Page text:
A Spectral Acrobat and More at NYC’s Most Haunted Theatre

Located at 1556 7th Avenue and W 47th Street, the Palace Theatre dates to 1903 and has seen its fair share of musicals, plays, and spine-tingling encounters with the paranormal. Many of these sightings relate to Louis Bossalina. In 1935, he sustained near-fatal injuries after plunging 18 feet to the Palace’s stage while performing with an acrobatic team.

The Palace Theatre

Photo by StefanoT /

Actors and stagehands still claim to see him swinging from the rafters late at night. They also hear his frantic shriek, and some claim to have seen him fall.

In 1995, a cast member of Beauty and the Beast reported the appearance of a cellist in a white gown who then vanished from the orchestra pit. Cast members called in famed psychic Elizabeth Baron to investigate. Baron identified 103 lingering souls while walking the theatre’s grounds. Her report helped clinch the Palace’s reputation as the most haunted theatre in the world.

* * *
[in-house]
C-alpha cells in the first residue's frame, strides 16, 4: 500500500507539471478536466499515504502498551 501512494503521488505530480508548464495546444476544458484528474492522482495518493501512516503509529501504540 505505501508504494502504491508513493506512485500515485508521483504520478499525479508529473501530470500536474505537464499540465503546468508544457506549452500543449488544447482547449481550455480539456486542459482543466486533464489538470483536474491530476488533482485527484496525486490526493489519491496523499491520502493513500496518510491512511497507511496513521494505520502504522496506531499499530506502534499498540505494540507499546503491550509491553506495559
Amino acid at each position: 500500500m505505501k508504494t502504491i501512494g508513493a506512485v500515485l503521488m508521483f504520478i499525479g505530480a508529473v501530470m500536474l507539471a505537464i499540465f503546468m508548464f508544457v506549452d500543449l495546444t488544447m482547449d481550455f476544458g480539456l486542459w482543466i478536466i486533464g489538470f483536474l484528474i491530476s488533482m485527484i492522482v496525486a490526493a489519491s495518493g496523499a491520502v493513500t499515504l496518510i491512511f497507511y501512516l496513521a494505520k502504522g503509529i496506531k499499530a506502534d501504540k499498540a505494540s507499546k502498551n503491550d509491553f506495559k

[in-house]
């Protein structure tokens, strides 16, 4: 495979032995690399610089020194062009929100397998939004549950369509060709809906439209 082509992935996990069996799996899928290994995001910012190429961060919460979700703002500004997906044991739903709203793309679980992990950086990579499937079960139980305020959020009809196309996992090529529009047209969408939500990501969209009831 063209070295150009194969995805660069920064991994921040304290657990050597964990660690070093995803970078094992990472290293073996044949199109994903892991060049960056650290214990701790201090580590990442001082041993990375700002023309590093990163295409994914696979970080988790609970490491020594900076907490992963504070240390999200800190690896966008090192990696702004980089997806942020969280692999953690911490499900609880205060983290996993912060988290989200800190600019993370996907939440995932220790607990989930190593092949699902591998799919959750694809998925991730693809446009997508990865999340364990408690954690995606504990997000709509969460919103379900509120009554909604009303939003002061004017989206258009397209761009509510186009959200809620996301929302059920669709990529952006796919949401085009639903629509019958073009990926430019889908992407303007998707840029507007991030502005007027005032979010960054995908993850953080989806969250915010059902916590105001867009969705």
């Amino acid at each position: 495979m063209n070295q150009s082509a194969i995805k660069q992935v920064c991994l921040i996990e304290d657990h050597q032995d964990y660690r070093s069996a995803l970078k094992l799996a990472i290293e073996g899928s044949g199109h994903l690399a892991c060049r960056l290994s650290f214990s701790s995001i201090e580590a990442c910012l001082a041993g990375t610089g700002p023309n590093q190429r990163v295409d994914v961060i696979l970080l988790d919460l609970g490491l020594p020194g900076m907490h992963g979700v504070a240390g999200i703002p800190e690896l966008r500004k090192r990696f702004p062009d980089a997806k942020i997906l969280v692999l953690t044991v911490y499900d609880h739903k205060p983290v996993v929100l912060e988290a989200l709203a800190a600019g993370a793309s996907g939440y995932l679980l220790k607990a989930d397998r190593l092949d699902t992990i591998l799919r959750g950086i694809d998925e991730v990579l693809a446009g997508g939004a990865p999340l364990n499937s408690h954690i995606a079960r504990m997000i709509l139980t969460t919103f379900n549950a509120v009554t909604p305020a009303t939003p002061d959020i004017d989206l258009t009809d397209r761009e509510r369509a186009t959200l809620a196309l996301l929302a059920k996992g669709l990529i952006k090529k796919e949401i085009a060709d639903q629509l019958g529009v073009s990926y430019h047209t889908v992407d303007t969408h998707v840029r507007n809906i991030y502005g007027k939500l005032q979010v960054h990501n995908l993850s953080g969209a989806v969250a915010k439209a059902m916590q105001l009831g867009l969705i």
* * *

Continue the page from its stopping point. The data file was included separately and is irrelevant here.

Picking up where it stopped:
Who were these spirits? According to Baron, they included famed singer Bing Crosby who formerly entertained troops there. Many people also claim to see Judy Garland’s specter near the door in the orchestra pit. Garland performed there in the 1950s.

The Theatre Impresario and His Lady in Blue

Constructed four years after the Palace, the Belasco Theatre sits at 111 W 44th Street. Commissioned by theatre impresario David Belasco, it’s the sixth oldest theatre on Broadway. Unlike the Palace, where phantoms congregate in large numbers, most Belasco sightings relate to its namesake David Belasco who died in 1931.